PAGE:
There’s an interesting story brewing at Mobile Read about two user accounts which were banned for ‘sock puppet’ activities–these were posters who created regular accounts and posted as regular users, but were actually employees at Ectaco who were posting as such and trying to build up buzz for their company. The thread announcing this little bot of detective work has over 3,000 views, with some posters condemning the Ectaco folks and others shrugging and chiding them for being so dumb.
Nate at The Digital Reader does some additional digging around and points out that Ectaco’s activities were not just limited to Mobile Read; he found them posting on at least three other blogs, including his own, and offers some background on this also-ran company.
A few points came out of these discussions on the story which I found interesting:
• Several Mobile Read posters pointed out that employees from other companies have posted at Mobile Read in the past, sometimes even to useful effect. I remember that when the Kobo Arc came out, a Kobo support guy created his own thread where people could ask him questions. People did not object to this behaviour; it’s the sneakiness of the Ectaco posters which was bothersome, not their presence online.
• Nate remarks that, by this point in journalistic history, we should always be suspicious of fanboyism, shouldn’t we? And he’s right. If someone only ever posts about one product or company, they only say positive things, and they ignore all questions or rebuttals or negative comments, that’s suspicious. And if you’re not smart enough to see through that, maybe you need to work on your media literacy skills…
• It was also pointed out that these things are trivially easy to catch these days, once you start looking. Anybody engaging in sock puppet behavior should expect to be caught, and should expect their behavior to reflect badly on their company and on their product. If you want to create a ‘buzz’ for your product, a certain amount of self-promotion is generally OK at relevant forums and message boards, but you have to play by the rules. One message board I frequent requires all posters who have commercial affiliations to disclose them in their signatures. Another only permits commercial posts in a designated area. Mobile Read will allow, for instance, a Kobo employee to answer a question in the Kobo area as a Kobo employee, but does expect some transparency on disclosures in such cases, even if that’s unofficially and not a hard and fast rule.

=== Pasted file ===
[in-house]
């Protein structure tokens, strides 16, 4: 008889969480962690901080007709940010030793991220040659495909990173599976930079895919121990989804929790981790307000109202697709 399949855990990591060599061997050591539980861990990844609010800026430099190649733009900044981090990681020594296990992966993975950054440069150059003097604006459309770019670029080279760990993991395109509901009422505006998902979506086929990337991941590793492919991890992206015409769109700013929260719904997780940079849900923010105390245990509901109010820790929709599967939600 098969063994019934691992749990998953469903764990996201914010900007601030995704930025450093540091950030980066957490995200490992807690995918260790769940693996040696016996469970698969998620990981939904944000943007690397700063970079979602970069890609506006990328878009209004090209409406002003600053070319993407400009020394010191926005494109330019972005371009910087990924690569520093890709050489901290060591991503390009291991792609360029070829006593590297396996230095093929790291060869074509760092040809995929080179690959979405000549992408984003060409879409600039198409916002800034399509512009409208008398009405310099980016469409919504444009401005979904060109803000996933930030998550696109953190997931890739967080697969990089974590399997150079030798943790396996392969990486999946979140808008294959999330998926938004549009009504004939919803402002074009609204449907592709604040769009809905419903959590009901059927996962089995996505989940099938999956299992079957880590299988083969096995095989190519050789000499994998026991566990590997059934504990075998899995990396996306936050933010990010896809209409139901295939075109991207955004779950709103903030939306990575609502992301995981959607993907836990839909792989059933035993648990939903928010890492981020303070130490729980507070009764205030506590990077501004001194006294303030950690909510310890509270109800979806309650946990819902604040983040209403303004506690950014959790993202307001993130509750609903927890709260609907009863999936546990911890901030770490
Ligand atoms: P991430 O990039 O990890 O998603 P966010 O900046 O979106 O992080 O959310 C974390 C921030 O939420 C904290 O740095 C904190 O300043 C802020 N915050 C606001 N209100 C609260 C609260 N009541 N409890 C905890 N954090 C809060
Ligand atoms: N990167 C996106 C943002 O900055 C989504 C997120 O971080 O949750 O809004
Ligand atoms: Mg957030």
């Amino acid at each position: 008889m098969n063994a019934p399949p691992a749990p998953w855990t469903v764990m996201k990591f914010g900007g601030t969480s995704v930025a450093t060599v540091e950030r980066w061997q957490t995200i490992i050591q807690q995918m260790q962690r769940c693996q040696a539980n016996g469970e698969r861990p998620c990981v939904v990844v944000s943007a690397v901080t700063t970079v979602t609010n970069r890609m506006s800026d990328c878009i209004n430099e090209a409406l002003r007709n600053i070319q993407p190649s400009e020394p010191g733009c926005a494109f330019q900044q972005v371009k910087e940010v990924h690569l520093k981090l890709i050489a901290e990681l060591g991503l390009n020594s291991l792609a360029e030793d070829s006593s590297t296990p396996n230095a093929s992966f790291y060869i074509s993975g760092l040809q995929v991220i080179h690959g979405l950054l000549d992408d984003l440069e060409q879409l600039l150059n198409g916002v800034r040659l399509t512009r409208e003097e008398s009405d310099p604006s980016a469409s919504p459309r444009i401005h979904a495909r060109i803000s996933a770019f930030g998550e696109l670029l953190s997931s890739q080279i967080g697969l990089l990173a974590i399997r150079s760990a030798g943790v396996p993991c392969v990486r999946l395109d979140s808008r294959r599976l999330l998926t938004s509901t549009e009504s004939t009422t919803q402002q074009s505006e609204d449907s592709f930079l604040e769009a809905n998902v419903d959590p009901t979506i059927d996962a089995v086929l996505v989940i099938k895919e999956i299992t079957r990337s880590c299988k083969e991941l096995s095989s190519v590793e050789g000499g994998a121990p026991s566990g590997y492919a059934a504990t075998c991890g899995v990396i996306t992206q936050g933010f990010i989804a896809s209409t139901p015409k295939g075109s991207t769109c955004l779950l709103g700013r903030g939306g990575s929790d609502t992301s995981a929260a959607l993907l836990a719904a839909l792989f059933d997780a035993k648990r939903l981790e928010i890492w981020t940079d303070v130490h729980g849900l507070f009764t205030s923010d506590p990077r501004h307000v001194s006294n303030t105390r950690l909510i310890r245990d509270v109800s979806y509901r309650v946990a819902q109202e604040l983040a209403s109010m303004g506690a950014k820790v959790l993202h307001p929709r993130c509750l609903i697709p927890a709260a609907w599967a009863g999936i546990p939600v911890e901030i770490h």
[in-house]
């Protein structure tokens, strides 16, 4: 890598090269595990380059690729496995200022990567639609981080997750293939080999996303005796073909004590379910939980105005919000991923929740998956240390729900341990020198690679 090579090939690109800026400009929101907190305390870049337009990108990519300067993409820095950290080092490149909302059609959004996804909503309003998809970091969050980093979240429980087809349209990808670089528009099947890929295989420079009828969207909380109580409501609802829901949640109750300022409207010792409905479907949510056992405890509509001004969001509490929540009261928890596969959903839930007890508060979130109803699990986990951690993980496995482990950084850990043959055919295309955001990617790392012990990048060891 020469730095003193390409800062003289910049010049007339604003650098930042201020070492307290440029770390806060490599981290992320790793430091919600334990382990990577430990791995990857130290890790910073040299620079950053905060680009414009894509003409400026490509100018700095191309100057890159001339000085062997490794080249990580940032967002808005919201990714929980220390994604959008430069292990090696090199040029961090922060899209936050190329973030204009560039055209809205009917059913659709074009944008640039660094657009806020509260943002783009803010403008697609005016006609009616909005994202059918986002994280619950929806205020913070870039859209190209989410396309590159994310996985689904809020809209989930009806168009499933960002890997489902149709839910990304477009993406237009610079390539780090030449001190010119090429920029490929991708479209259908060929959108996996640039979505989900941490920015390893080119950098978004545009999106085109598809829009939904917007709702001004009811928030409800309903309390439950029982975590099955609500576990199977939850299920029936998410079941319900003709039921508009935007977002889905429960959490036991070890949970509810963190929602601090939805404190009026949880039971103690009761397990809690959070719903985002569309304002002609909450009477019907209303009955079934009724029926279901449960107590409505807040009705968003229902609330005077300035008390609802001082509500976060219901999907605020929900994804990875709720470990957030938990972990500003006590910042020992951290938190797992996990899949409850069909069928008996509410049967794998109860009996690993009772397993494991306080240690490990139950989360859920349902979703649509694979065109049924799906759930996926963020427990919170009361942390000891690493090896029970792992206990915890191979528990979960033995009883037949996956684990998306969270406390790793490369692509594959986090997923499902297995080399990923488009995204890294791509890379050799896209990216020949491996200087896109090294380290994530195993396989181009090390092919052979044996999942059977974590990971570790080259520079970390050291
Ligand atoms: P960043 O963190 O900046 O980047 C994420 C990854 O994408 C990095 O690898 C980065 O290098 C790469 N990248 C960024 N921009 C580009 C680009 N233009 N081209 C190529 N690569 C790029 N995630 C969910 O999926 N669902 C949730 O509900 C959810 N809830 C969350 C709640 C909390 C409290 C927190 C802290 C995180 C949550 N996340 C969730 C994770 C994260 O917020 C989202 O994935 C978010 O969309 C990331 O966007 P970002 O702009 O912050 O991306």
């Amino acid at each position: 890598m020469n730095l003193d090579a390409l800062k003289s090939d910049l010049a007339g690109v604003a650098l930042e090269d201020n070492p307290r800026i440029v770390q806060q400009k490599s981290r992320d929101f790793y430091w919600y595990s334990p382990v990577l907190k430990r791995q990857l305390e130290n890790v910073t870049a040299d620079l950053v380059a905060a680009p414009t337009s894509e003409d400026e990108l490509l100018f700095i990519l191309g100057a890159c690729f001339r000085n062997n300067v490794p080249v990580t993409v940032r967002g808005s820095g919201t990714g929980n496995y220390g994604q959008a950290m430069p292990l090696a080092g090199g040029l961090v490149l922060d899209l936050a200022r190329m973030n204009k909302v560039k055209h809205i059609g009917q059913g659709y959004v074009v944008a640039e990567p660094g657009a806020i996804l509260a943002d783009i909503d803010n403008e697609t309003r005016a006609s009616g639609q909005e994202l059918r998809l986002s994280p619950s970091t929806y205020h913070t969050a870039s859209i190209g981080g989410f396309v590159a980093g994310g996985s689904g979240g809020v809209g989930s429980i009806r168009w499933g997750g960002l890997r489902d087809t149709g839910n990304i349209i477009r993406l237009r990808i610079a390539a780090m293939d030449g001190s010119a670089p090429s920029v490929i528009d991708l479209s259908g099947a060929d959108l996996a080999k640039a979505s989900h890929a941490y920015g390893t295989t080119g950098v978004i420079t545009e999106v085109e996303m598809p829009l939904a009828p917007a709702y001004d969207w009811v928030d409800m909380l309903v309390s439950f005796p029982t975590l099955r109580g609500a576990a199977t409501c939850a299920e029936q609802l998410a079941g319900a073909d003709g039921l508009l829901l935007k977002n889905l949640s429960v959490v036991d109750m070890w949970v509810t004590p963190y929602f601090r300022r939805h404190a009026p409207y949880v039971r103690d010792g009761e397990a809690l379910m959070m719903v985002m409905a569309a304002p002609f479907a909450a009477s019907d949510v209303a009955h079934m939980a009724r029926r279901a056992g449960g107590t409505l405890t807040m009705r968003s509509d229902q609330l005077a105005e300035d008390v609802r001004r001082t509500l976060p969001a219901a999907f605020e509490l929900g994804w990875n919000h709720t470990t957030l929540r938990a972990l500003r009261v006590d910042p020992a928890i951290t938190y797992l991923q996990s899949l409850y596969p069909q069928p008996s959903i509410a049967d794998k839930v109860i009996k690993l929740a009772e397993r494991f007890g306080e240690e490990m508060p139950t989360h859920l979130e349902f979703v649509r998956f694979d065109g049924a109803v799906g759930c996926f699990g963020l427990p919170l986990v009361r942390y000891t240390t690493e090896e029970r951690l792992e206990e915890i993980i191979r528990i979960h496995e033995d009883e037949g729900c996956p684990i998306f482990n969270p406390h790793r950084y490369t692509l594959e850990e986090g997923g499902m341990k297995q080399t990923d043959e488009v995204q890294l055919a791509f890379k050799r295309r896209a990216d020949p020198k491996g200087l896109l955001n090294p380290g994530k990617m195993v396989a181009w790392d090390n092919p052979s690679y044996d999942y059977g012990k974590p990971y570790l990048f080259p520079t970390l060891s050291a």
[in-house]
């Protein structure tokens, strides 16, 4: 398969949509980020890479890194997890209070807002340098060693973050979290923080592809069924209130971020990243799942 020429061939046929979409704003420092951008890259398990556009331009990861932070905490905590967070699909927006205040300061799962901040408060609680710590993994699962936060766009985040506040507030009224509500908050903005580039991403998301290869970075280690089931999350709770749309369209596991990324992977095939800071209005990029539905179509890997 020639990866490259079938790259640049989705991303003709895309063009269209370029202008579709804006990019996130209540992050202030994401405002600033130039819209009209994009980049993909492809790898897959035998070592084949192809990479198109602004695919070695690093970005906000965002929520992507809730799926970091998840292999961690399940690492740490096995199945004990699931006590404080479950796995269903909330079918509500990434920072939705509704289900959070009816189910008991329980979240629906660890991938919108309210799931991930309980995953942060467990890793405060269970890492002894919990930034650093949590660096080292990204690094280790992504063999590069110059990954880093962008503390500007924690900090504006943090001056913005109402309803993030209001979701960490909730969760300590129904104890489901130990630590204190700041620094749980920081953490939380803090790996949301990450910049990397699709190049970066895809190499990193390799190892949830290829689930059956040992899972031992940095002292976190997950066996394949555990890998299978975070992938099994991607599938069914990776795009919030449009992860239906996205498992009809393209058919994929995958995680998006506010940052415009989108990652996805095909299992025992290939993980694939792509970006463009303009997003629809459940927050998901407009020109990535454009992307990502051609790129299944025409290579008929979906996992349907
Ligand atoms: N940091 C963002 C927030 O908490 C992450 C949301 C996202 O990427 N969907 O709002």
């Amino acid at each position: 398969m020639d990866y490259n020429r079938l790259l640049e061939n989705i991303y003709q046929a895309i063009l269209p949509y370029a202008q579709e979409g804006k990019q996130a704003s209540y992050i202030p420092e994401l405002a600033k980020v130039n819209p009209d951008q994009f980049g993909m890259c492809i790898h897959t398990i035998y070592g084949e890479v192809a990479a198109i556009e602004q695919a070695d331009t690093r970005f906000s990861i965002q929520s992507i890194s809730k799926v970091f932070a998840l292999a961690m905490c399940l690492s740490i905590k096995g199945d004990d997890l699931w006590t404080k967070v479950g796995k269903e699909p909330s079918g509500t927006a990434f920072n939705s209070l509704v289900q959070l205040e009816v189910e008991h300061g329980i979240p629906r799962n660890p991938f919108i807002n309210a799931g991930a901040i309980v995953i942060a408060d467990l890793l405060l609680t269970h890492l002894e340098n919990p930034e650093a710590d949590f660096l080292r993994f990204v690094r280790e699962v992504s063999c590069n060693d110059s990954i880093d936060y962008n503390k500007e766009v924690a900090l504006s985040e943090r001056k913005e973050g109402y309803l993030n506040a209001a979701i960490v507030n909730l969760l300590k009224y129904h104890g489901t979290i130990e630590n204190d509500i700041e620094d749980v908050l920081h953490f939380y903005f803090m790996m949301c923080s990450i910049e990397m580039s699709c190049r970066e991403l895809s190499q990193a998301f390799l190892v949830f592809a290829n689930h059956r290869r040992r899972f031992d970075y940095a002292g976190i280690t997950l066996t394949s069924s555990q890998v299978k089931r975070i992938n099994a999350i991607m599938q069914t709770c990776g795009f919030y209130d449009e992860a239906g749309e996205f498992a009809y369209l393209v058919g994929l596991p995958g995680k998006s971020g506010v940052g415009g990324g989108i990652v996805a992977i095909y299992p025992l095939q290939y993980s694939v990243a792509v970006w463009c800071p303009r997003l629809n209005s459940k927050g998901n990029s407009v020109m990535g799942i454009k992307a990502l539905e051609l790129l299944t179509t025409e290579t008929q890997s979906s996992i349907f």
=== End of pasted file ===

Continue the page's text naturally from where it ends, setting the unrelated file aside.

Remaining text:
For what it’s worth, the fine folks at NAPCO take this sort of thing very seriously and we at TeleRead have, to my knowledge, never run a ‘sponsored post’ of direct advertising. Periodically, we are sent free products to review. But when we do so, we are careful to mention both pros and cons and review these products honestly, and speaking personally, I have always noted the provenance of products I have reviewed here. Sometimes I do get a freebie, and I’ll say so if that’s the case. But just as often, I buy my toys with my hard-earned money and come into review materials that way.